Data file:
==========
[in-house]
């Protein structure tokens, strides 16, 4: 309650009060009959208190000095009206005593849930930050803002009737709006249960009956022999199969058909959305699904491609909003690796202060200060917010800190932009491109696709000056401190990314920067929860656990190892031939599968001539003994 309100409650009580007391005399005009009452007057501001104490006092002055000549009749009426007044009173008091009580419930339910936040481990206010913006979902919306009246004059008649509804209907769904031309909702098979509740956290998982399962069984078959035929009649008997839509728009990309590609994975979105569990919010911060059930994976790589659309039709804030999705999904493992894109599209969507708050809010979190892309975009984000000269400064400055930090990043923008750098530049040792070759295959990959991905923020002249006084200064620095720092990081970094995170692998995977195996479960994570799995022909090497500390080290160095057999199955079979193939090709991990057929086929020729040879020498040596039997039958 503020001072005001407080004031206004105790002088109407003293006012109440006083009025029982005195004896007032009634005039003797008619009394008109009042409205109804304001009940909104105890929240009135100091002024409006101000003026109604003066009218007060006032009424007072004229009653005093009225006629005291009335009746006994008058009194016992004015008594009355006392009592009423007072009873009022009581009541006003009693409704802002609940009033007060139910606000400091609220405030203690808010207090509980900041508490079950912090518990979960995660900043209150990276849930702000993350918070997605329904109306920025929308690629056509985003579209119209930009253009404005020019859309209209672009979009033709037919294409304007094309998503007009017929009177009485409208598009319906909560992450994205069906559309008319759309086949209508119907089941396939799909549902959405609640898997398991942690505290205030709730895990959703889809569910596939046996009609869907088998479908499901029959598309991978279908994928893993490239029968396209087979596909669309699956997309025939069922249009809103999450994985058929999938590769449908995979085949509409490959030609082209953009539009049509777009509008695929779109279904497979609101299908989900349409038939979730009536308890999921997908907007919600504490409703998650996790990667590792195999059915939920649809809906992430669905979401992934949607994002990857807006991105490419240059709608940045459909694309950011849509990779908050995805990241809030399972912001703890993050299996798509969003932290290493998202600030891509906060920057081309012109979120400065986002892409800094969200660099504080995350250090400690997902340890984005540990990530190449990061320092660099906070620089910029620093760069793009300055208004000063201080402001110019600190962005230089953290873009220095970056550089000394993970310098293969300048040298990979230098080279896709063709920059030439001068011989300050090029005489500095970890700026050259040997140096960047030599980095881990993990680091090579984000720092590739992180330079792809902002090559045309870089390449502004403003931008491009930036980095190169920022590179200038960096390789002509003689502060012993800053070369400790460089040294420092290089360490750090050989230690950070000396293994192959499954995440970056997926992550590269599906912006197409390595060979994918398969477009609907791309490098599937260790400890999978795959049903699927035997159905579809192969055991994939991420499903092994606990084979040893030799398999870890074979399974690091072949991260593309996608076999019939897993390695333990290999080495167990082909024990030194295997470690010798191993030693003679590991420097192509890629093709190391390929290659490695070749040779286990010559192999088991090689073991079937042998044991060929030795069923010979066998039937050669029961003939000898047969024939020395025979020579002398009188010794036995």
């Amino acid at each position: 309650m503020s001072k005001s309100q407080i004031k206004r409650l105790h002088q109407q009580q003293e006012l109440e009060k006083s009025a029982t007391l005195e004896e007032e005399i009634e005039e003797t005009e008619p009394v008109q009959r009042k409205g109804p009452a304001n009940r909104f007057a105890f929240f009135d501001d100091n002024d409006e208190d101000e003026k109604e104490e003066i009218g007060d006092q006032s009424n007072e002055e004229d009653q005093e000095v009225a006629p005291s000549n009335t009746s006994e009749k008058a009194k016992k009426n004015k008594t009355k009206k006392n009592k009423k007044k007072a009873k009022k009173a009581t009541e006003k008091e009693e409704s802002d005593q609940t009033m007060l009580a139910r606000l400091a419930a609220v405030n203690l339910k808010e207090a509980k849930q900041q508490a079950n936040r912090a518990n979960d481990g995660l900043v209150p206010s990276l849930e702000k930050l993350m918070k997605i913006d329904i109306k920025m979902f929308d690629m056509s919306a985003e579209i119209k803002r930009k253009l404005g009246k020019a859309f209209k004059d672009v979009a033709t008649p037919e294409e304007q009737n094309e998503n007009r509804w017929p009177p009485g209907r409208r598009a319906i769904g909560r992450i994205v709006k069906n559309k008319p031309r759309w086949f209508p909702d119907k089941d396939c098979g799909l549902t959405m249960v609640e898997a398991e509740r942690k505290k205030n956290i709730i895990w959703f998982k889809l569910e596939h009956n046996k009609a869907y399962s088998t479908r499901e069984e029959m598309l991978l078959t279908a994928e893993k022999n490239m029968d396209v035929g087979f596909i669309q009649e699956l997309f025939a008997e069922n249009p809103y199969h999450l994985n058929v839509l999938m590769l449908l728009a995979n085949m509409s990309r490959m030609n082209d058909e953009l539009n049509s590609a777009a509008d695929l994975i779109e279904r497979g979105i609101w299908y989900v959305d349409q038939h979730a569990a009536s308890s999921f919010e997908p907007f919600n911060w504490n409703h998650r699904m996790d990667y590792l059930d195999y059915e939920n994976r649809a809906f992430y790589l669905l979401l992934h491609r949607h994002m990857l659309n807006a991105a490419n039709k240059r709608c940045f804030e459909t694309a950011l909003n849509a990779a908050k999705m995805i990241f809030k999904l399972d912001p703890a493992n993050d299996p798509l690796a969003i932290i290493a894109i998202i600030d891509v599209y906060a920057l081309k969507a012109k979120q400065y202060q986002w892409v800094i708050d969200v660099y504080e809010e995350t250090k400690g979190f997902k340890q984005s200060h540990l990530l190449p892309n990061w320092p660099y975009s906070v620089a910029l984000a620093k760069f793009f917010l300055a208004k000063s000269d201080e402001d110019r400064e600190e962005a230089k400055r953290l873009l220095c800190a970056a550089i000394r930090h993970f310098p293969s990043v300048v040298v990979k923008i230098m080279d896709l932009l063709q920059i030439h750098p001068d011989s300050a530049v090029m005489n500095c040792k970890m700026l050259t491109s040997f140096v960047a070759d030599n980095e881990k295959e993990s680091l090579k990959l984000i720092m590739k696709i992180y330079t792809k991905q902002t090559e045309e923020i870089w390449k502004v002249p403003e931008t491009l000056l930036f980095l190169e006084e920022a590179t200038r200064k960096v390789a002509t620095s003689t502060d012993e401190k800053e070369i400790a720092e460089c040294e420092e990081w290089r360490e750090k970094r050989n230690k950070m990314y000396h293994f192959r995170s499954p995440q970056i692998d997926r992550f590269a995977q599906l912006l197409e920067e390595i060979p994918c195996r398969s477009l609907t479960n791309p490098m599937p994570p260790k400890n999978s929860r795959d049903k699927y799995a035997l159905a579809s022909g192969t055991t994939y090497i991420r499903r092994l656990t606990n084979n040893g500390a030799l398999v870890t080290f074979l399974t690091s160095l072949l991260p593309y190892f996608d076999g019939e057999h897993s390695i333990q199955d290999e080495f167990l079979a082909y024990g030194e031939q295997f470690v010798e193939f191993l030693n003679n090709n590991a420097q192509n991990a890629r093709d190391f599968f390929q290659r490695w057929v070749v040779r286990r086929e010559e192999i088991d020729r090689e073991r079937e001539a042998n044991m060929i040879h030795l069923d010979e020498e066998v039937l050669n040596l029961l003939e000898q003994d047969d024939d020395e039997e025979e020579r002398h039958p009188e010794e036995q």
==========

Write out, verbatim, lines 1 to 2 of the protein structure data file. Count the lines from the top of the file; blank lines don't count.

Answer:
[in-house]
């Protein structure tokens, strides 16, 4: 309650009060009959208190000095009206005593849930930050803002009737709006249960009956022999199969058909959305699904491609909003690796202060200060917010800190932009491109696709000056401190990314920067929860656990190892031939599968001539003994 309100409650009580007391005399005009009452007057501001104490006092002055000549009749009426007044009173008091009580419930339910936040481990206010913006979902919306009246004059008649509804209907769904031309909702098979509740956290998982399962069984078959035929009649008997839509728009990309590609994975979105569990919010911060059930994976790589659309039709804030999705999904493992894109599209969507708050809010979190892309975009984000000269400064400055930090990043923008750098530049040792070759295959990959991905923020002249006084200064620095720092990081970094995170692998995977195996479960994570799995022909090497500390080290160095057999199955079979193939090709991990057929086929020729040879020498040596039997039958 503020001072005001407080004031206004105790002088109407003293006012109440006083009025029982005195004896007032009634005039003797008619009394008109009042409205109804304001009940909104105890929240009135100091002024409006101000003026109604003066009218007060006032009424007072004229009653005093009225006629005291009335009746006994008058009194016992004015008594009355006392009592009423007072009873009022009581009541006003009693409704802002609940009033007060139910606000400091609220405030203690808010207090509980900041508490079950912090518990979960995660900043209150990276849930702000993350918070997605329904109306920025929308690629056509985003579209119209930009253009404005020019859309209209672009979009033709037919294409304007094309998503007009017929009177009485409208598009319906909560992450994205069906559309008319759309086949209508119907089941396939799909549902959405609640898997398991942690505290205030709730895990959703889809569910596939046996009609869907088998479908499901029959598309991978279908994928893993490239029968396209087979596909669309699956997309025939069922249009809103999450994985058929999938590769449908995979085949509409490959030609082209953009539009049509777009509008695929779109279904497979609101299908989900349409038939979730009536308890999921997908907007919600504490409703998650996790990667590792195999059915939920649809809906992430669905979401992934949607994002990857807006991105490419240059709608940045459909694309950011849509990779908050995805990241809030399972912001703890993050299996798509969003932290290493998202600030891509906060920057081309012109979120400065986002892409800094969200660099504080995350250090400690997902340890984005540990990530190449990061320092660099906070620089910029620093760069793009300055208004000063201080402001110019600190962005230089953290873009220095970056550089000394993970310098293969300048040298990979230098080279896709063709920059030439001068011989300050090029005489500095970890700026050259040997140096960047030599980095881990993990680091090579984000720092590739992180330079792809902002090559045309870089390449502004403003931008491009930036980095190169920022590179200038960096390789002509003689502060012993800053070369400790460089040294420092290089360490750090050989230690950070000396293994192959499954995440970056997926992550590269599906912006197409390595060979994918398969477009609907791309490098599937260790400890999978795959049903699927035997159905579809192969055991994939991420499903092994606990084979040893030799398999870890074979399974690091072949991260593309996608076999019939897993390695333990290999080495167990082909024990030194295997470690010798191993030693003679590991420097192509890629093709190391390929290659490695070749040779286990010559192999088991090689073991079937042998044991060929030795069923010979066998039937050669029961003939000898047969024939020395025979020579002398009188010794036995």